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Public Disclosure of Private Facts

The courts recognize four categories of invasion of privacy:[i]:

  • intrusion upon one’s physical solitude or seclusion;
  • public disclosure of private facts;
  • false light in the public eye; and
  • appropriation.


To establish a cause of action for invasion of privacy on the ground of public disclosure of private facts, the courts consider three elements[ii].

  • the disclosure of private facts must be a public disclosure.
  • the facts disclosed must be private facts, and not public ones.
  • the matter made public must be one which would be offensive and objectionable to a reasonable person of ordinary sensibilities.


Liability under false light invasion of privacy requires public disclosure of some falsity or fiction concerning a plaintiff and the cause of action for public disclosure of embarrassing private facts provides for tort liability involving a judgment for damages for publicity given to true statements of fact[iii].

In an action for invasion of privacy based on the alleged wrongful disclosure of private facts, the plaintiff must show that the disclosure complained of was actually public in nature.  There is no liability when a defendant merely gives further publicity to information about a plaintiff that is already public.

For a fact to be private, plaintiffs must demonstrate that they actually expected a disclosed fact to remain private, and that society would recognize this expectation of privacy as reasonable and be willing to respect it[iv].

Public disclosure of private facts occurs when a person gives publicity to a matter that concerns the private life of another, a matter that would be highly offensive to a reasonable person and that is not of legitimate public concern.  A communication to a single person or to a small group of persons is not actionable since the publicity element requires communication to the public at large or to so many persons that the matter is substantially certain to become one of public knowledge[v].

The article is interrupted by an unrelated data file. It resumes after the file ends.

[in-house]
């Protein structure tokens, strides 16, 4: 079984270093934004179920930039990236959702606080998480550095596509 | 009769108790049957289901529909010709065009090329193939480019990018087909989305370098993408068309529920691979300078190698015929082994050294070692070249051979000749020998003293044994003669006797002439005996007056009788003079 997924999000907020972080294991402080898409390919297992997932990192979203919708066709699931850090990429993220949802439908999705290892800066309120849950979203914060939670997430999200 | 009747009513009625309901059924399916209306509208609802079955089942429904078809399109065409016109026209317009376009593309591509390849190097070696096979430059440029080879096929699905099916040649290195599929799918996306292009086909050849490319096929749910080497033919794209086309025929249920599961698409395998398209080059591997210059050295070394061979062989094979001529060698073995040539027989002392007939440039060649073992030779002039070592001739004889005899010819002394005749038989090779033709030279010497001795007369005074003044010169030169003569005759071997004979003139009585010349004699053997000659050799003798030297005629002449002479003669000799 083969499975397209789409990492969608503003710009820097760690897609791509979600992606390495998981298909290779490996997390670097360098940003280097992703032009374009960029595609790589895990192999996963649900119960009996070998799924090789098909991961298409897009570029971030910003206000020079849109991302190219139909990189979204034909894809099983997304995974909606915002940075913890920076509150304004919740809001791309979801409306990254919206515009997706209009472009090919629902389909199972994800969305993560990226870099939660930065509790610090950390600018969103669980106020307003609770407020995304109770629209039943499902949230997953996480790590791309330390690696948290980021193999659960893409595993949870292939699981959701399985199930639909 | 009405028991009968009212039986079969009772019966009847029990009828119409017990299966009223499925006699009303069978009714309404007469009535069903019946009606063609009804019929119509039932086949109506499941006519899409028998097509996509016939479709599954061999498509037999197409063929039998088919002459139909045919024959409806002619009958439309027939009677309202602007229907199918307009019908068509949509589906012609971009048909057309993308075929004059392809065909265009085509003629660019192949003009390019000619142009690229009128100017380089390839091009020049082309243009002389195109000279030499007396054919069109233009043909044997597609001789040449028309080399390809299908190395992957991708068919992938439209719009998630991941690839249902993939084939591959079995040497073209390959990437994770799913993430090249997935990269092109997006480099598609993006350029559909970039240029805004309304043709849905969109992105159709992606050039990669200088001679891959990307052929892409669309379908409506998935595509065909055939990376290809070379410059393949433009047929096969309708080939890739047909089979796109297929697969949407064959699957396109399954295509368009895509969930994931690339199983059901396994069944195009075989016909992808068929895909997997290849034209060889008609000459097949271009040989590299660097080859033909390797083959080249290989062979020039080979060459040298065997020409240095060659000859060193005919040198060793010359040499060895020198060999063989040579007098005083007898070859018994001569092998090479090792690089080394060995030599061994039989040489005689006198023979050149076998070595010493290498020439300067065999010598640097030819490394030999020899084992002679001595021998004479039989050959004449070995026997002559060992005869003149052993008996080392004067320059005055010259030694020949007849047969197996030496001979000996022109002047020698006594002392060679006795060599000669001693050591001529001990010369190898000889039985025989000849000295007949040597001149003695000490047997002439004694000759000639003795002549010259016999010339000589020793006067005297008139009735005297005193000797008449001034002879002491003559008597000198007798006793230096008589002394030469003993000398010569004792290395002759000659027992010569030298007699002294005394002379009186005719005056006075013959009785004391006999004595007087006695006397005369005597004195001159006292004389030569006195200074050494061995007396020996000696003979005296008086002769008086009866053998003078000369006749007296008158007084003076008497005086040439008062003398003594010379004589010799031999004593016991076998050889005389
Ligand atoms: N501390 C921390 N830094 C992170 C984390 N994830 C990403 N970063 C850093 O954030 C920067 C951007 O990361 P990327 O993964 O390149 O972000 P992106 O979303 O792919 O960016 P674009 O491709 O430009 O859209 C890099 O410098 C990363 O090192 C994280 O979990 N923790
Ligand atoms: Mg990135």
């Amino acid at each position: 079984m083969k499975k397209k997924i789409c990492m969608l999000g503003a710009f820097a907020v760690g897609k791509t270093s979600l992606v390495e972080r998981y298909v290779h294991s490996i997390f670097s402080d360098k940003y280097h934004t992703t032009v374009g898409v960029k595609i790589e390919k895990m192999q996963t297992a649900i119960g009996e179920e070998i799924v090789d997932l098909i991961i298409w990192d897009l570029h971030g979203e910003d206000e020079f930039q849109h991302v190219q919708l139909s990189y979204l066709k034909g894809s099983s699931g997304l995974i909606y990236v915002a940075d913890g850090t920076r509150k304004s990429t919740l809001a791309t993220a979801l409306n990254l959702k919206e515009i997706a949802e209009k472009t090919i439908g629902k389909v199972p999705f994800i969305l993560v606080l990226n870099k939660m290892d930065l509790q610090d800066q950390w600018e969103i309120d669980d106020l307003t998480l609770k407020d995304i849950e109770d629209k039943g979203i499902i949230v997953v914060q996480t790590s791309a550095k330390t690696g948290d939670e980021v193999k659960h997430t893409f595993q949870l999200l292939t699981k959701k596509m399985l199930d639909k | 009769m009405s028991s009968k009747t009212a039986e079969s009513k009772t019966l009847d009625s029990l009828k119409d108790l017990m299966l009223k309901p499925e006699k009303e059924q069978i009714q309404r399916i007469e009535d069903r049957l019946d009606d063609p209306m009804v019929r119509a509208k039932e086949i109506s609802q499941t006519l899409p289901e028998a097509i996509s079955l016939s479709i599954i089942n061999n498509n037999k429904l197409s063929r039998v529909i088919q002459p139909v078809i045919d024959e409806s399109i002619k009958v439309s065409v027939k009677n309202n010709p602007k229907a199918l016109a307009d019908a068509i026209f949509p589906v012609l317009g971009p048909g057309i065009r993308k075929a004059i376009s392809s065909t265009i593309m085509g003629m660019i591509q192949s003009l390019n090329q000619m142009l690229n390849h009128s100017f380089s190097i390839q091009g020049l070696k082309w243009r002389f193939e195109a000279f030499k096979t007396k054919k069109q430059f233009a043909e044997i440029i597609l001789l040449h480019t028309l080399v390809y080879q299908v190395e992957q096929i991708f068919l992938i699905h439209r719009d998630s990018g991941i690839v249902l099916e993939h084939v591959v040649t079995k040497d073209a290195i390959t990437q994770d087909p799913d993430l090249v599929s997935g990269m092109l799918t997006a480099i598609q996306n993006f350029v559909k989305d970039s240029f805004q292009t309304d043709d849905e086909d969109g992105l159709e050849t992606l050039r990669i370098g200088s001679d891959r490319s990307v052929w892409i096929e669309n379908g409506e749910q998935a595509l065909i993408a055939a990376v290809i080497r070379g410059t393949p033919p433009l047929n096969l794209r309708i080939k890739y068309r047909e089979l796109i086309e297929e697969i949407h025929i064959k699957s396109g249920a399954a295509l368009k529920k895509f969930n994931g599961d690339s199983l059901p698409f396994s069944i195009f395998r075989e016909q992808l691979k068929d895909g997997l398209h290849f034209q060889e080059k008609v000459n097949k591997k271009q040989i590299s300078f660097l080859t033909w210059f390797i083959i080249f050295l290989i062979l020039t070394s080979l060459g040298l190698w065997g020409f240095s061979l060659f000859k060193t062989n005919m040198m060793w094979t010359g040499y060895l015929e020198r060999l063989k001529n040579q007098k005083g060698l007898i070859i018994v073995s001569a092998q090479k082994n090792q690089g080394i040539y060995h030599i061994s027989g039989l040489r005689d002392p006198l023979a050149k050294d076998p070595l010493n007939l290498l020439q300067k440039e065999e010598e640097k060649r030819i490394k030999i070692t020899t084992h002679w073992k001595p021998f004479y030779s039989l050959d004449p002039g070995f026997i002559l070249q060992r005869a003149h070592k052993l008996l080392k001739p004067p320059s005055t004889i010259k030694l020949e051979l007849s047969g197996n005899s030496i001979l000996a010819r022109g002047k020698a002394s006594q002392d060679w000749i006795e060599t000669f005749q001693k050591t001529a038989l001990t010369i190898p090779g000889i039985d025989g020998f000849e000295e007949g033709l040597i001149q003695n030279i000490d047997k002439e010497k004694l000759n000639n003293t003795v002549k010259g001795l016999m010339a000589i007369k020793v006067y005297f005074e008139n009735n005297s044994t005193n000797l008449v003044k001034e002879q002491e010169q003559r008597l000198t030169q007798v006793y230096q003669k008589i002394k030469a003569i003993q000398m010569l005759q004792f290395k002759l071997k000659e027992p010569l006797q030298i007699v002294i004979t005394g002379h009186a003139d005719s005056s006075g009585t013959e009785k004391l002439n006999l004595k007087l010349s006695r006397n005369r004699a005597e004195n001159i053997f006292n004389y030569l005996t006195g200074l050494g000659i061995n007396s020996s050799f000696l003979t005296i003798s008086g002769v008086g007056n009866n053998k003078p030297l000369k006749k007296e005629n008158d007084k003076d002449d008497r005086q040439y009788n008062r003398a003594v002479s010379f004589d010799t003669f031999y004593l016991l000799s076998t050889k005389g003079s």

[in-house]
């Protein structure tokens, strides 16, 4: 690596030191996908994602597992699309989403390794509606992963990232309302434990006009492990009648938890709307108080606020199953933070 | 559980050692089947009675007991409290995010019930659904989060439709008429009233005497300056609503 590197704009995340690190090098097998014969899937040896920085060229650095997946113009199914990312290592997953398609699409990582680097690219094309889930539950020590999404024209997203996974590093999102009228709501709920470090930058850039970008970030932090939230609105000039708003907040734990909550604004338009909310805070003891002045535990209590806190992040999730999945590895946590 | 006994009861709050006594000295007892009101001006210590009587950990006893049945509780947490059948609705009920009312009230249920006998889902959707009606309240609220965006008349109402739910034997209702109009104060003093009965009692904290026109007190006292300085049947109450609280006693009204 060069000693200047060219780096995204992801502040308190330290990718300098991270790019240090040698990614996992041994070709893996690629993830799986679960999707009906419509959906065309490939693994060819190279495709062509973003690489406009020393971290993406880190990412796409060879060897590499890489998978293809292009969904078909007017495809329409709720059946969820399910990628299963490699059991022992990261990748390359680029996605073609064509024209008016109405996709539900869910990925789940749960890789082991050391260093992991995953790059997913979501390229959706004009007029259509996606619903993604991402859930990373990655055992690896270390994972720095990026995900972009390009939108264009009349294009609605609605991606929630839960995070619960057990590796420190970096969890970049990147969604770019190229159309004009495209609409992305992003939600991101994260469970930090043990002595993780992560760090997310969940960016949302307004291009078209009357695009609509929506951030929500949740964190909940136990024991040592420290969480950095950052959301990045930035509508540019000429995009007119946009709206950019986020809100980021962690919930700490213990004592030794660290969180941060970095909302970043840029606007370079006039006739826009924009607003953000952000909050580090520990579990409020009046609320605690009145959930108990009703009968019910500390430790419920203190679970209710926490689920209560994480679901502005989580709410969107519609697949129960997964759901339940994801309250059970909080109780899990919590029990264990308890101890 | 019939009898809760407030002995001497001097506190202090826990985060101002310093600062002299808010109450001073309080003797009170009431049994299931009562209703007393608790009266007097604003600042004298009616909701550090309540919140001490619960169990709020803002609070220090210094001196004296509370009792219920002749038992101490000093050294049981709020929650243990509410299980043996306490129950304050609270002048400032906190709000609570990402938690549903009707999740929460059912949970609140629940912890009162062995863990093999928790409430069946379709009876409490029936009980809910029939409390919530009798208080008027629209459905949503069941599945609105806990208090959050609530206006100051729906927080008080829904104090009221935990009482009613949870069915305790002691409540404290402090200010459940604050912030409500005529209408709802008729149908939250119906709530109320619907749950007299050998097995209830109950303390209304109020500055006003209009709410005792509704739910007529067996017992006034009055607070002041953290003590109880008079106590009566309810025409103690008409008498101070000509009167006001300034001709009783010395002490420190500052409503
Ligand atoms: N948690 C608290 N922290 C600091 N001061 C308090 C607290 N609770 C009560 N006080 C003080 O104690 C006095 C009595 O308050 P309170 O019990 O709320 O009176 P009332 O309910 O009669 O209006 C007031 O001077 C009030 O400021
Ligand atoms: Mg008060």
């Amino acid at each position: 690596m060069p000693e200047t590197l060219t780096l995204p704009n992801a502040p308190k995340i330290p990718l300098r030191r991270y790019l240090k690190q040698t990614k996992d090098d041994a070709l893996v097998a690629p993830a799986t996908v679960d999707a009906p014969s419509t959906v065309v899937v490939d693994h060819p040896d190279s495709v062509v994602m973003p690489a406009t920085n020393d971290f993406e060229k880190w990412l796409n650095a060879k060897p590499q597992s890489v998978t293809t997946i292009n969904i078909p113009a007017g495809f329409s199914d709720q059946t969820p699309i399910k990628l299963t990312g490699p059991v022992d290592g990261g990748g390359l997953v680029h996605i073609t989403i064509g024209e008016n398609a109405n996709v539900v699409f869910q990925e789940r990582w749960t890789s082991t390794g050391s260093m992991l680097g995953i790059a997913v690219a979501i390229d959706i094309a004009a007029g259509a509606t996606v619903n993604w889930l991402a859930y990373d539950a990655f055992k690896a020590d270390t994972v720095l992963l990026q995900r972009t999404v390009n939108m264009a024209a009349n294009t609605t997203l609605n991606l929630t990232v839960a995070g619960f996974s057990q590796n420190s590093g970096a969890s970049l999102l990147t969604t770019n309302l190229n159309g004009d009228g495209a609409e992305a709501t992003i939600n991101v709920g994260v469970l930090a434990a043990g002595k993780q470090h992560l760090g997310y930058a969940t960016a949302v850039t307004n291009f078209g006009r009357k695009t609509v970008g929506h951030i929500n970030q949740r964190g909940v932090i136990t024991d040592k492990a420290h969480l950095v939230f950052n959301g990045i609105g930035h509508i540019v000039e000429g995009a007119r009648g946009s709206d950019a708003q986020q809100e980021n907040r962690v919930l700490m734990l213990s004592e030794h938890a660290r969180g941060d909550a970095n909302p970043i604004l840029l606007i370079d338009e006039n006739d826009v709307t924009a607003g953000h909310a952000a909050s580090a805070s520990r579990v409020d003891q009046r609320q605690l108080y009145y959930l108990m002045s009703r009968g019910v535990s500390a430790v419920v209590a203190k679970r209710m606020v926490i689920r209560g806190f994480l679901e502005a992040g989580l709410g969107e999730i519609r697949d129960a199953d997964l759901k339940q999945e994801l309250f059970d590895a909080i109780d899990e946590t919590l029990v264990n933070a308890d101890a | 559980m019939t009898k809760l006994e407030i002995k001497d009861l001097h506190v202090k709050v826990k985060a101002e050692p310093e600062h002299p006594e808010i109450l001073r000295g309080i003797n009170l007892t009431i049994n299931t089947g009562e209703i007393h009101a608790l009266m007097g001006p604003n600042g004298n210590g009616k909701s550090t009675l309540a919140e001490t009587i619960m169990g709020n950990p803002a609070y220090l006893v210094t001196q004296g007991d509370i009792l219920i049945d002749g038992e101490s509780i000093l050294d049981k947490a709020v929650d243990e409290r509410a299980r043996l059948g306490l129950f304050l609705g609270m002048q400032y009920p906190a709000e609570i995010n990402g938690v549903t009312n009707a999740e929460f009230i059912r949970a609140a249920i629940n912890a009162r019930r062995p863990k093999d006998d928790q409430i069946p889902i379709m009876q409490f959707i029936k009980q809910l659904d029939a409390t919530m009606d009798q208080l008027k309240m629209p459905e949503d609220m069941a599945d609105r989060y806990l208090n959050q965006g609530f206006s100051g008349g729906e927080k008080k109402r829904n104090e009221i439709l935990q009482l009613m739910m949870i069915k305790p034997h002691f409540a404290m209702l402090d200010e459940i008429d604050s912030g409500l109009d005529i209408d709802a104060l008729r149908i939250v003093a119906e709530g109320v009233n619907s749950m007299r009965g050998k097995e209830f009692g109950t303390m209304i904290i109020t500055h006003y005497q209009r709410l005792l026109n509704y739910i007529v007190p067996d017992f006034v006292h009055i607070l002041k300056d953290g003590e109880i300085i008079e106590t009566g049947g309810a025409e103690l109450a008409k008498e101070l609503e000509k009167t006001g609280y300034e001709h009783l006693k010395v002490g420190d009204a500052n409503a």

With respect to the freedoms of speech and the press, there is a significant public interest in reporting the commission of crime, resulting prosecutions, and judicial proceedings arising from those prosecutions.  The courts recognize the special protected nature of accurate reports of judicial proceedings.

Similarly, if there are privacy interests to be protected in judicial proceedings, the courts direct the states to respond by means that avoid public documentation or other exposure of private information.

[i] Forsher v. Bugliosi, 26 Cal. 3d 792 (Cal. 1980).

[ii] Zieve v. Hairston, 266 Ga. App. 753 (Ga. Ct. App. 2004).

[iii] Uranga v. Federated Publs., Inc., 138 Idaho 550 (Idaho 2003).

[iv] Hatch v. Town of Middletown, 311 F.3d 83 (1st Cir. R.I. 2002).

[v] Munsell v. Hambright, 776 N.E.2d 1272 (Ind. Ct. App. 2002).

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